New generations of a critically endangered species of songbird are failing to learn the tunes they need for courtship. It could lead to extinction.
A male regent honeyeater in Australia. Researchers say a decline in singing culture could drive the species to extinction.
Humans who sing karaoke know the feeling. So do birds, apparently, and it’s a big problem for one avian species in Australia.
As the population of the critically endangered regent honeyeater plummeted over the years, some young birds could no longer find older ones to teach them to sing, a new study reports. As a result, the birds have failed to learn the songs they need for courtship and other evolutionary business.
They try to compensate by mimicking songs from other types of birds. But because female regent honeyeaters aren’t easily moved by unfamiliar melodies, the courtship ritual is doomed to fail.
“We find that some males, if they’re not paired, just spend all their day singing, looking for a mate,” said Ross Crates, the paper’s lead author and a postdoctoral fellow at the Australian National University in Canberra.
A failed tryst or two wouldn’t be a reproductive problem for a healthy population. But for a species with an estimated 200 to 400 members spread across an area of southeastern Australia that is larger than the United Kingdom, the loss of singing culture may be what the researchers called a “precursor to extinction.”
The researchers found that 12 percent of male regent honeyeaters in the study failed to learn any songs specific to their own species. Straying from the “regional cultural norm” was associated with reduced reproductive success, and learning to sing other birds’ tunes did not help.
“It’s an exquisite piece of work that tells a terrible story,” David Watson, a professor of ecology at Charles Sturt University in Australia who was not involved in the research, said of the new study.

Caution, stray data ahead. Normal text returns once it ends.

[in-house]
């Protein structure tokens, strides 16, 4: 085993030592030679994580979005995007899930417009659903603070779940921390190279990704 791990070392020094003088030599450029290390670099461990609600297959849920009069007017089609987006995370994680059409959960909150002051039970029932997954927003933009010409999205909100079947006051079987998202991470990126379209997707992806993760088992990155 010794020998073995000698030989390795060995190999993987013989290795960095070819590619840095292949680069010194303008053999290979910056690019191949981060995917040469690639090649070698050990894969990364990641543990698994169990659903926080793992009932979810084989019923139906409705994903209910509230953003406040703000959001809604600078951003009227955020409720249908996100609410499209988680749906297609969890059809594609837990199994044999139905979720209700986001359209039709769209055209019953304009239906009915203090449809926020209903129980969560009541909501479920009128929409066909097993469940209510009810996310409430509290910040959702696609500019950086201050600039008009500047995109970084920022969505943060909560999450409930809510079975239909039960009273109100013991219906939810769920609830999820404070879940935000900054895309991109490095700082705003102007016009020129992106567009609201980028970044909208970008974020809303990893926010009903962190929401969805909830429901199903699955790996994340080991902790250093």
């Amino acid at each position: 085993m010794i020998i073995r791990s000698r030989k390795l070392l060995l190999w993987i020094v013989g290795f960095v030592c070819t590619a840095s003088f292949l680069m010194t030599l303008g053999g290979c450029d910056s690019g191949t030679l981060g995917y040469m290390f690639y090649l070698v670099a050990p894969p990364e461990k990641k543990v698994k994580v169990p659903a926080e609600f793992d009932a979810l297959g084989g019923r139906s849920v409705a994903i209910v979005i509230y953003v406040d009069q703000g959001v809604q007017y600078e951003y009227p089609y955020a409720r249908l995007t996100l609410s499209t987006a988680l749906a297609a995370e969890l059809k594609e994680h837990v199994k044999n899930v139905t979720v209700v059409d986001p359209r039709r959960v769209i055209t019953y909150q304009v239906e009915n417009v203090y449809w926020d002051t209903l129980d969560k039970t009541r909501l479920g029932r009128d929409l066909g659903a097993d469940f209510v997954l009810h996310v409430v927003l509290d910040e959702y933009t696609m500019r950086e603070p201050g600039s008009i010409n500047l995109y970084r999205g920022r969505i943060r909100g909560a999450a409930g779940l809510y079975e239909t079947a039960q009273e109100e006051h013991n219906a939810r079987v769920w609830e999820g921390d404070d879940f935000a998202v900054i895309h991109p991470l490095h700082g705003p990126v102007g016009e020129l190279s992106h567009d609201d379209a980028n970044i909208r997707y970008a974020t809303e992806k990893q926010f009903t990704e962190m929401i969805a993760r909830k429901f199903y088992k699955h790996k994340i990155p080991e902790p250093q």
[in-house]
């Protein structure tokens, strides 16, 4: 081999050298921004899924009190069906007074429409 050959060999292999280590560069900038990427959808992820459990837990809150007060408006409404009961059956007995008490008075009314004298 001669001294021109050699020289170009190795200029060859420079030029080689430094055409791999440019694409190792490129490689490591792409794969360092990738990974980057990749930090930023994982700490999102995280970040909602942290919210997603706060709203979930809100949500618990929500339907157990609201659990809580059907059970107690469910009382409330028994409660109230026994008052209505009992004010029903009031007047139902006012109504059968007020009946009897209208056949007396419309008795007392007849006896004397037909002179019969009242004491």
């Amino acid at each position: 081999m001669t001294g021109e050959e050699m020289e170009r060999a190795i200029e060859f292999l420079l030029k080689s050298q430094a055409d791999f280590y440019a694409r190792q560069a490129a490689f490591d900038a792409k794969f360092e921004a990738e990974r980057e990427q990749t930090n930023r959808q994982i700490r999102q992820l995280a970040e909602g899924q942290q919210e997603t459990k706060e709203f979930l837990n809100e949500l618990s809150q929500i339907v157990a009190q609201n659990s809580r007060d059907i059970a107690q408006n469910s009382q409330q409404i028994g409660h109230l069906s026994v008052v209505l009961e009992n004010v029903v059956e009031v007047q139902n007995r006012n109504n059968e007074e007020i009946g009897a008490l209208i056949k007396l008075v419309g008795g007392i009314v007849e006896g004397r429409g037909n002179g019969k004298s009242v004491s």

“It is carefully conducted science, reasonable and evidence-based inferences that, in a few short pages, describe what the extinction of a species sounds like,” Professor Watson said in an email. “It doesn’t happen with a bang but with a slow drawn-out whimper.”
“This study adds to a growing understanding that in many animals, like humans, the loss of cultural identity can have far-ranging effects on their ability to persist,” she added.
Regent honeyeaters are a social species that once traveled in large flocks, feeding in flowering eucalyptus and mistletoe trees across an area in Australia from roughly Melbourne to Brisbane. They sing to each other not only for mating, but to mark territory and relay tips on where to find food.
But as temperate woodlands across Australia were cleared in recent decades, the population fell — from about 1,500 birds in the late 1980s to about a fifth that many more than two decades later, according to government data. The species also began to lose turf battles with competitors like the noisy miner, a fellow honeyeater known for its aggressive behavior.
A century ago, “there were lots of regent honeyeaters to stand up to the noisy miners,” said Mick Roderick, a program manager at the advocacy group Birdlife Australia. “But now, because there’s literally just a pair here and a pair here — they are so rare — they’re just sitting ducks.”
A male regent honeyeater typically makes a “warbly noise” similar to that of a small turkey, and claps its beak while it sings, Mr. Crates said. But when young males can’t find mentors to learn from, they try to mimic the songs of other species instead, including one that sounds “metallic” and another that recalls a repetitive whistle.
Mr. Crates said a useful human analogy would be the Indigenous societies in Australia and the United States whose languages have been lost after populations grew too sparse to sustain them.
“It’s nice to be able to speak two languages,” he said, “but if it comes at the expense of speaking your first language and you can’t associate with your friends and family — or anyone you kind of want to maybe date — it comes at a cost.”
Source: New York Times